Midterms 2018: Voting machine malfunctions, high turnout and discontent with Trump - Americans take to the polls

The president's name is not on any ballot but his presence looms large 

Andrew Buncombe
Washington DC
Wednesday 07 November 2018 02:08
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Midterm elections: Video shows voting machine select Republican candidate instead of Democrat in Indiana

Half of America is very unhappy with the presidency of Donald Trump, exit polls suggested, as millions cast their ballots in the costliest midterm elections in history and one considered the most consequential for decades.

Mr Trump’s name was not on the ballot – the White House issued a statement saying he and the first lady were watching the results come through on television – but early indications suggested the president’s approval rating, which at times has been historically low, was proving to be a crucial factor.

CNN said exit polls from across the country suggested that almost half of voters strongly disapproved of the president’s stewardship of the country, while 40 per cent approved of it. In all, two-thirds said Mr Trump was a factor in the way they cast their ballot.

“As president, Donald Trump has headlined an unprecedented 50 rallies – 30 in the last two months alone – and he has campaigned for dozens of candidates at all levels of government,” White House press secretary Sarah Huckabee Sanders said in a statement.

“The president has energised a staggering number of Americans at packed arenas and in overflow crowds at rallies across the country. Under President Trump’s leadership, the Republican National Committee has raised more than a quarter [of a] billion dollars.

“The president and first lady look forward to watching the results come in with friends and family in the White House residence.”

Midterms voters at Brooklyn Public Library forced to use emergency ballot box as 'all scanners broken'

While turnout is typically lower during a midterm election than one when the White House is up for grabs, reports from various key states – among them Georgia, Kentucky and Indiana – suggested that long lines of voters turned out.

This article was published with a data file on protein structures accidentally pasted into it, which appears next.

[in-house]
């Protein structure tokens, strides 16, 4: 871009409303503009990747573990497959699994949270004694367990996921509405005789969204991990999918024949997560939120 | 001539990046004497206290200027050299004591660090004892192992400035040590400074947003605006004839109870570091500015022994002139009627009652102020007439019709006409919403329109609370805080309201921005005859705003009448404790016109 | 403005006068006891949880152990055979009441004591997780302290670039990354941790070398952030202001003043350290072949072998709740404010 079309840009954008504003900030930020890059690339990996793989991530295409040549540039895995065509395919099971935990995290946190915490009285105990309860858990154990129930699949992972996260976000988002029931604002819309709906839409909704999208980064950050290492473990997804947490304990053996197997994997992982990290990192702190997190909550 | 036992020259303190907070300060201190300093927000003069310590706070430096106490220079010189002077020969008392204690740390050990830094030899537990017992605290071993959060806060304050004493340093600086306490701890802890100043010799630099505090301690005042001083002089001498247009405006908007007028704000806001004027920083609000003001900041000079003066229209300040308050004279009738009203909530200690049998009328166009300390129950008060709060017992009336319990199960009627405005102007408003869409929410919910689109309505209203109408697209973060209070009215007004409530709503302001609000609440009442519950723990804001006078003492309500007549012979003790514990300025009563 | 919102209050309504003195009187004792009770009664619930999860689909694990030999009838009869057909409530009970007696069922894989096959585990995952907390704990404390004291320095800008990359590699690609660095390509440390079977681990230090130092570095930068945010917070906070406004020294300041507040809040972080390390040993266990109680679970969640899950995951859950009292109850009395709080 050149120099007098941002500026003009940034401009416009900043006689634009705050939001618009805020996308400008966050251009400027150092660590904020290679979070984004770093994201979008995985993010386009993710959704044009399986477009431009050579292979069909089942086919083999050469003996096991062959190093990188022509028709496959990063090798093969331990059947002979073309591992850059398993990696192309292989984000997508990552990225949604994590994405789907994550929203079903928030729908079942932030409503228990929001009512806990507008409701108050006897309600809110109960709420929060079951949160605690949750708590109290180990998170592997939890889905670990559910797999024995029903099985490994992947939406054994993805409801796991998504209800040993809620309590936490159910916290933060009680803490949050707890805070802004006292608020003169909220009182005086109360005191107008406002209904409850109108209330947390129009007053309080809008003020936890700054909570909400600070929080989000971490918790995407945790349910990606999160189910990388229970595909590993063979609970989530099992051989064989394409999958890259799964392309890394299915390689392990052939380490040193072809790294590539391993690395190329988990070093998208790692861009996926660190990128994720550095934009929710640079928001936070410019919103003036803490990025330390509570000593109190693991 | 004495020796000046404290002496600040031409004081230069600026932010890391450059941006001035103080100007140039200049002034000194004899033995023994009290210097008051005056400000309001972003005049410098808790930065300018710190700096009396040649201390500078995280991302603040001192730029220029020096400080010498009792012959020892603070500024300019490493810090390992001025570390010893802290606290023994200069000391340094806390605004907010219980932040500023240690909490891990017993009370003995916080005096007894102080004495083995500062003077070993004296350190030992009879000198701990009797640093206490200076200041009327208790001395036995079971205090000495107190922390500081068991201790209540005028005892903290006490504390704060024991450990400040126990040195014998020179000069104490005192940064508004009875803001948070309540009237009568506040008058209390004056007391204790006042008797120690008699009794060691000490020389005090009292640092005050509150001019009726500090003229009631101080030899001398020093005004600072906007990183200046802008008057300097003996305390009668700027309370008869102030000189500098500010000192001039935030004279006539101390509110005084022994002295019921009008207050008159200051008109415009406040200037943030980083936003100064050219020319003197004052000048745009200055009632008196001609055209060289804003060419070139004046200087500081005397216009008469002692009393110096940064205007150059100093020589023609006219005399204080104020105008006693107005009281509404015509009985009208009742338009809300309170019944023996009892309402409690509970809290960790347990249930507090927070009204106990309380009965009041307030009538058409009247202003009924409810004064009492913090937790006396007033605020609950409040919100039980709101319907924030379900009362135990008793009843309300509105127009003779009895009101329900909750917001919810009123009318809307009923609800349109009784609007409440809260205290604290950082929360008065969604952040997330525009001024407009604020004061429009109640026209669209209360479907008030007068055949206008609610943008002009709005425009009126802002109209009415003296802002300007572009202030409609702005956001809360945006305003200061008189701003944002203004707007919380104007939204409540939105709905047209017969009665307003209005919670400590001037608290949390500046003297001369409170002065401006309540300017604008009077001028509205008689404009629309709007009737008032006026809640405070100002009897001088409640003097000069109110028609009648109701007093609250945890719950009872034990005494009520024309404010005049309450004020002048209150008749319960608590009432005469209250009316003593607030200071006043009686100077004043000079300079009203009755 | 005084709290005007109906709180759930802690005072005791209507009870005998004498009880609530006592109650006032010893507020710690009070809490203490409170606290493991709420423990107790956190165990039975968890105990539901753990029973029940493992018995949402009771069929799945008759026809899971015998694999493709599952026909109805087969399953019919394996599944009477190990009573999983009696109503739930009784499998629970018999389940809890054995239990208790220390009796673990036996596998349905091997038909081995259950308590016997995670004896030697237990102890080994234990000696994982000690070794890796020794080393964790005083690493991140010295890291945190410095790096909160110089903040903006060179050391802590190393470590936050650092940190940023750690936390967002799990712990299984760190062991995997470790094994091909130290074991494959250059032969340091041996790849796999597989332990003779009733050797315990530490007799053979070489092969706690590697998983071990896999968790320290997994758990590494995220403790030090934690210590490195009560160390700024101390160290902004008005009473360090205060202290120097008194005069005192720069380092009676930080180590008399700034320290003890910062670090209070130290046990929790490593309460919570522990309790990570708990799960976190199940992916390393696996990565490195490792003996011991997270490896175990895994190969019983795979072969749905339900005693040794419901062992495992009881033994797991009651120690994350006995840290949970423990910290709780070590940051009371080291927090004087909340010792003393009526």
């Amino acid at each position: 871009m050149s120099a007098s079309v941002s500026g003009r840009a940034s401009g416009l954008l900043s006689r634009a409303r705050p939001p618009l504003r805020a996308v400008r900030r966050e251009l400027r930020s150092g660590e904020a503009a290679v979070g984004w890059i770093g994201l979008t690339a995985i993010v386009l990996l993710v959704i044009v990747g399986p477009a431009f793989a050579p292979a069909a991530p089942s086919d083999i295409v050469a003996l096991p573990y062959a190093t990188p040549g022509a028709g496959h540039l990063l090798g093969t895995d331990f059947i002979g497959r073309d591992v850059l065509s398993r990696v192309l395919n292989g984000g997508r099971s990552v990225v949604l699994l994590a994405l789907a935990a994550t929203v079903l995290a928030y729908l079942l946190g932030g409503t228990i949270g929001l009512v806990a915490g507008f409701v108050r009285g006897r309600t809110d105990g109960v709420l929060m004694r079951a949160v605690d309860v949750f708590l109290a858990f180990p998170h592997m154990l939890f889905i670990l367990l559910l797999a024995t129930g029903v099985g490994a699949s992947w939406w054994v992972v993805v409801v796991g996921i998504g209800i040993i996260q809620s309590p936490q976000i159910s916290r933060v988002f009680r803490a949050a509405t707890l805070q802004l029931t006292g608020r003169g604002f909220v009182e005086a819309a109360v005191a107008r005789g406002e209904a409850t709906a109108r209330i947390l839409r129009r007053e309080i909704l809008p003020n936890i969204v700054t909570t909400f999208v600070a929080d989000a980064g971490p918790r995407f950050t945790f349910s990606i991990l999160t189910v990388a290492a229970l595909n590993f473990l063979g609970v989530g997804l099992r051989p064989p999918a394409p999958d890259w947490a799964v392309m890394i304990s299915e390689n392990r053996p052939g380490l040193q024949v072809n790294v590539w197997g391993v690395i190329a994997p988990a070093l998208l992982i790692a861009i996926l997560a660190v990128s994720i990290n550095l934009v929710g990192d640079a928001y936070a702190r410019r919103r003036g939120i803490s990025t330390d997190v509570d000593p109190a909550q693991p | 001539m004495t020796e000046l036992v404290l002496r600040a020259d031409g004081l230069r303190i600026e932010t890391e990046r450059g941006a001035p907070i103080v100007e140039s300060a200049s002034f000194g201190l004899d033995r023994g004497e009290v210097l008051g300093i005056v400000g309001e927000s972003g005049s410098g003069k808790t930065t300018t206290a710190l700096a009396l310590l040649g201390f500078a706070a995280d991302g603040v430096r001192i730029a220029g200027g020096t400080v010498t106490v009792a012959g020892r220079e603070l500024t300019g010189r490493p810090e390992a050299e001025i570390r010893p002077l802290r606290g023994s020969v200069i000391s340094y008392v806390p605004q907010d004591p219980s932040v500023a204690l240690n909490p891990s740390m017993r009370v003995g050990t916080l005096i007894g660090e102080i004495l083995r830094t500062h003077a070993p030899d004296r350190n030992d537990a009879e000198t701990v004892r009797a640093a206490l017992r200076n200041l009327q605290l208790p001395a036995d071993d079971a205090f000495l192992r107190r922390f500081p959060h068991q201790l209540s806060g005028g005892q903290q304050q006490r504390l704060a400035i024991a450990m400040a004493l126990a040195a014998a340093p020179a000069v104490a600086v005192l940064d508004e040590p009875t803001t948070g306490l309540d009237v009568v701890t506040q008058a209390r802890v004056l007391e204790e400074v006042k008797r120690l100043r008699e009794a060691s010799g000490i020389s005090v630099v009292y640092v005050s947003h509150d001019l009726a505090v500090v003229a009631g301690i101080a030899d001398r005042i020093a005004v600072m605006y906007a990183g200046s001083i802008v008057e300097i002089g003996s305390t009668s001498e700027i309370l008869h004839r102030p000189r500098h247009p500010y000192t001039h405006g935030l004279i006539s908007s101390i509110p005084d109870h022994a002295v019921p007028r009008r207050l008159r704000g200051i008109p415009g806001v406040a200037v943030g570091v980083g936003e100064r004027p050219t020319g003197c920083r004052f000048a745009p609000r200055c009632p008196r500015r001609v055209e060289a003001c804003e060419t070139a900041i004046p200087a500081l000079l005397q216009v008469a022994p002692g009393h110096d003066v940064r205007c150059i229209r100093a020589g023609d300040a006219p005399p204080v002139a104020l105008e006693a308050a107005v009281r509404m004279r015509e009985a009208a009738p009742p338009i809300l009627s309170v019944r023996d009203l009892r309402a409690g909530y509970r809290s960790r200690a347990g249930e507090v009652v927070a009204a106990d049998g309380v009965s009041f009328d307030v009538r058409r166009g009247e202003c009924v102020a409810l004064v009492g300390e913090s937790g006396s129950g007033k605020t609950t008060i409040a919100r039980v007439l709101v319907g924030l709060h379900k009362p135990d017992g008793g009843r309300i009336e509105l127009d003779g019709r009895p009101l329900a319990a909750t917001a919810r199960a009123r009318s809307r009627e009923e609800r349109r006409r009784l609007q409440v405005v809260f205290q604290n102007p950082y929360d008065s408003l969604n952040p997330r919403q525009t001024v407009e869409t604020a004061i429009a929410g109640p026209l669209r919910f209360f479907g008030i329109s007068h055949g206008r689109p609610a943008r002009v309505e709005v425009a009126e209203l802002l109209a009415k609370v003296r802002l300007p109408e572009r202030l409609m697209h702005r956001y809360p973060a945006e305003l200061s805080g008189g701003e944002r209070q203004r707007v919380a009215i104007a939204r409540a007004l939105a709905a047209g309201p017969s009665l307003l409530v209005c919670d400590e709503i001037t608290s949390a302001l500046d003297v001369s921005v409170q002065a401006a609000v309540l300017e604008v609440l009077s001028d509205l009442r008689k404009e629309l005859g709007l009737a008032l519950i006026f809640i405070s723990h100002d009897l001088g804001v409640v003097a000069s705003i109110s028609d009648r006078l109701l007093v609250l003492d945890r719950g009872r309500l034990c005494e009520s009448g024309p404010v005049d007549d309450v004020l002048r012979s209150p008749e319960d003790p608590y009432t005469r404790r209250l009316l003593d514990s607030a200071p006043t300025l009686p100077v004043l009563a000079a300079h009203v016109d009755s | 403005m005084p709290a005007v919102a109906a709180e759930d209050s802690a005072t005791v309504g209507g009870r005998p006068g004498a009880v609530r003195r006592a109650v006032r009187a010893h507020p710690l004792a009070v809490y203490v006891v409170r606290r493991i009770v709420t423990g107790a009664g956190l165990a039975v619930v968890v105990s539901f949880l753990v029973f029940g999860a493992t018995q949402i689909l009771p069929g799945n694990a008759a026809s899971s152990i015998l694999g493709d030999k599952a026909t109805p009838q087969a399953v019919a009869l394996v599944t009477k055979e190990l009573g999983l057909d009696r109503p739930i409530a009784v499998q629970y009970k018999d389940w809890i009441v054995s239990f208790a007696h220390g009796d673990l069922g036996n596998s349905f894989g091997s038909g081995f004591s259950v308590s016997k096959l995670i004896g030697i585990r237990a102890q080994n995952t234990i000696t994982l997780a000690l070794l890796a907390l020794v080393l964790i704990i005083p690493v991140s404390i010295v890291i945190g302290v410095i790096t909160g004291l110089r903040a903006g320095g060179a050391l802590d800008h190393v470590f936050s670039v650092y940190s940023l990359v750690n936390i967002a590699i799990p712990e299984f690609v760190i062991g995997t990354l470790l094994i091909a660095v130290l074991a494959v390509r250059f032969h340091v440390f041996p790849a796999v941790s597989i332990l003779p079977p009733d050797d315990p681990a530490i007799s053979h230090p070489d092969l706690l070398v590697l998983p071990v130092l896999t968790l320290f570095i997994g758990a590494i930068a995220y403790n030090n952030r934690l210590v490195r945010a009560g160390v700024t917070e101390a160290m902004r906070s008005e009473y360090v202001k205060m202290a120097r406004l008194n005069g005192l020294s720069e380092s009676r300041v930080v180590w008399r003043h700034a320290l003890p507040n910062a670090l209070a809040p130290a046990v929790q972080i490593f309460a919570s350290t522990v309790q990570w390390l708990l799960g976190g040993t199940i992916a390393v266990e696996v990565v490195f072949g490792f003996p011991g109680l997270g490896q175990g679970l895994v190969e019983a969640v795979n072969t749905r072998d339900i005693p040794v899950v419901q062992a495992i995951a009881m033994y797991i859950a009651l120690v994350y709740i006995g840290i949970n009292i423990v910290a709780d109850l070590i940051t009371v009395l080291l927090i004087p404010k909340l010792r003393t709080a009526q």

An awful lot is at stake in the 2018 midterms – a set of elections the parties are expected to have spent more than $5bn (£3.8bn) contesting. While much of the attention has been on the battles for the House of Representatives and the Senate, dozens of races for governorships were also taking place.

In Georgia, where the race has been dogged by accusations of voter suppression of minority communities, Stacey Abrams was seeking to make history by being the first black woman elected as a state governor.

Going into the night, most pundits believed the Republicans would do well enough to hold onto their narrow advantage, and perhaps even add one or two seats; Democrats Joe Donnelly of Indiana, and Heidi Heitkamp of North Dakota were both considered vulnerable.

They also predicted the Democrats would do well enough to flip the 23 seats they need to win the House of Representatives, the lower chamber of Congress and where any impeachment effort against Mr Trump would start out.

Early on Tuesday evening, lots of attention was being paid to Kentucky’s 6th congressional district where Democrat Amy McGrath, a former Marine, was battling to oust Republican incumbent Andy Barr. Experts said if the Democrats were to enjoy the so-called “blue wave” many have talked about, a victory for Ms Mcgrath would be an early indicator of one. With around 70 per cent of the vote counted, Ms McGrath led Mr Barr 49.5–49.2

“The drumbeat you hear across America is people voting,” said Nancy Pelosi, the House Democratic leader who would hope to become Speaker of the House if Republicans lost it. “I feel confident we will win.”

The first actual result this cycle was in Guam, where the governor’s race was won by Democrat Lou Leon Guerrero – flipping the office from the Republicans for the first time since 2003.

Among its early projections, CNN predicted that Bernie Sanders would be re-elected to his senate seat in Vermont. That means the 77-year-old is set for another six years unless Hillary Clinton’s surprisingly strong primary challenger in 2016 decides to make another run for the White House in two years time, something that would thrill his many supporters.

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